John van Nostrand will be giving a lecture at this year’s RAIC / OAA Festival of Architecture in Ottawa. His lecture is entitled ‘From Reconciliation to Reconstruction – Housing Canada’s First Nations’ is at 2pm on Thursday May 25. Canada is developing a National Housing Policy that addresses the long-standing needs of indigenous communities with respect to housing and social infrastructure. The substandard and deplorable housing conditions in First Nations are persistent for the fastest growing segment of Canada’s population. Architects have had limited involvement in addressing these problems over the last 150 years, and this lecture and open forum will highlight how we got to where we are; identify the potential roles for architects; and, present existing and emerging models for an architecture that embraces land, infrastructure, and housing as a critical form of social and economic development.
Participants will gain a historical understanding of the influence of colonization in creating current conditions – as well as an overview of where things stand today. They will be encouraged to conduct more research themselves in different parts of Ontario, as these conditions vary across significantly across the Province. They will also develop a better understanding of the scope of the needs and obstacles facing First Nations communities. There are a number of important precedents of practical architectural innovation in indigenous housing that Canadian students should get to know – in Ontario, Quebec, across Canada and in indigenous communities in other parts of the world. The most successful of these are developed on an integrated, anthropologically-guided basis (the hunter-gatherer vs. the farmer) that addresses the relationship of land (and attachment to land), with social and engineering services and housing. Students will gain a better knowledge of housing projects that have started to address some of the key constraints and opportunities facing First Nations communities.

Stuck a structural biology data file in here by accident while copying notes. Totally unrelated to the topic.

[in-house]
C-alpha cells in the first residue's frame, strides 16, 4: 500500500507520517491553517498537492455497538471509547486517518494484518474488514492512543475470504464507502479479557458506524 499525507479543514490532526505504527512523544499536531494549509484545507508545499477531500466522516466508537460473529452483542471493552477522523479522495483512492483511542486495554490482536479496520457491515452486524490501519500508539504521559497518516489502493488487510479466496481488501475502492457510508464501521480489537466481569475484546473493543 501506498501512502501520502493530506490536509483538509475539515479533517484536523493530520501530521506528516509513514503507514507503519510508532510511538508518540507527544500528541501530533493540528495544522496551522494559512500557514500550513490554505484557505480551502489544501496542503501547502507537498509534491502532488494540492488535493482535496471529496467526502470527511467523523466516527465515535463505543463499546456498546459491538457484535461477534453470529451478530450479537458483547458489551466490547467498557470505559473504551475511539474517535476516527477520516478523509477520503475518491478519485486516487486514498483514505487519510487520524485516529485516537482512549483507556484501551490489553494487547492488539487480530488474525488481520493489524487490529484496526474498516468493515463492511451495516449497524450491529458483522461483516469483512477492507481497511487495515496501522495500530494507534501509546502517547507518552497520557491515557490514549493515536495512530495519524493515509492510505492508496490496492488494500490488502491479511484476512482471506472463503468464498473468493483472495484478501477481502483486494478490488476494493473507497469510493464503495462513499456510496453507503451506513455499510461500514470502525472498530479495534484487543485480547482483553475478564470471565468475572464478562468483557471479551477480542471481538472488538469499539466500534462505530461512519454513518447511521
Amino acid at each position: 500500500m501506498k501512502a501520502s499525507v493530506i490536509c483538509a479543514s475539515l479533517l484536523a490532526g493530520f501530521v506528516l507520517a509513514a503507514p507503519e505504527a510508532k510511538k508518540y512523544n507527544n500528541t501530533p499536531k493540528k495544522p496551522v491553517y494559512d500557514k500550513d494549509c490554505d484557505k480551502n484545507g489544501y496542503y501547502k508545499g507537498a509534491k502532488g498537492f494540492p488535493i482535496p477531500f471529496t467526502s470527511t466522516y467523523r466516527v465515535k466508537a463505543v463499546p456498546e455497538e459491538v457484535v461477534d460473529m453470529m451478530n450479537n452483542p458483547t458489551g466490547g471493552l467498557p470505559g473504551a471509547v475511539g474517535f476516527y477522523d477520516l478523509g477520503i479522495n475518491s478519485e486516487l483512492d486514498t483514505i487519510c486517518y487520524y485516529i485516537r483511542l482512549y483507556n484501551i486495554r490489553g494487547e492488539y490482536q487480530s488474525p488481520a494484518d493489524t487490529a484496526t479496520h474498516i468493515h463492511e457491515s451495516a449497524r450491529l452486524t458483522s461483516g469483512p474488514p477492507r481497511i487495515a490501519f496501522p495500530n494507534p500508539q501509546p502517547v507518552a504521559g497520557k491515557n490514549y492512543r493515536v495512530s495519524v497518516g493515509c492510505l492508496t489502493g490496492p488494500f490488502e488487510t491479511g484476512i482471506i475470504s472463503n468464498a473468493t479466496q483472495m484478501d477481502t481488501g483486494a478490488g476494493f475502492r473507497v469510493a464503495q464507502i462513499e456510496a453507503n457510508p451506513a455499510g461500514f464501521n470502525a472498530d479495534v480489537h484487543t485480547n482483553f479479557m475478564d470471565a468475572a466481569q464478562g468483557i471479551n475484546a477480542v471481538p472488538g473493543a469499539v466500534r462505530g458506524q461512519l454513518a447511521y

The lecture and seminar will move beyond what exists to show what new approaches look like. This will encourage indigenous and non-indigenous students to engage more directly in the creation of new approaches by showing explicit relationships between architecture, land and infrastructure in more detail. The lecture and seminar will illustrate opportunities that exist in architecture to address issues such as overcrowding, alternative energies, insulation, ventilation (and mould), fire protection, construction and maintenance. Additionally, participants will learn how social issues may be addressed through architecture – including the cross-generational exchange within a family, abuse, mental and physical health, suicide and community gatherings.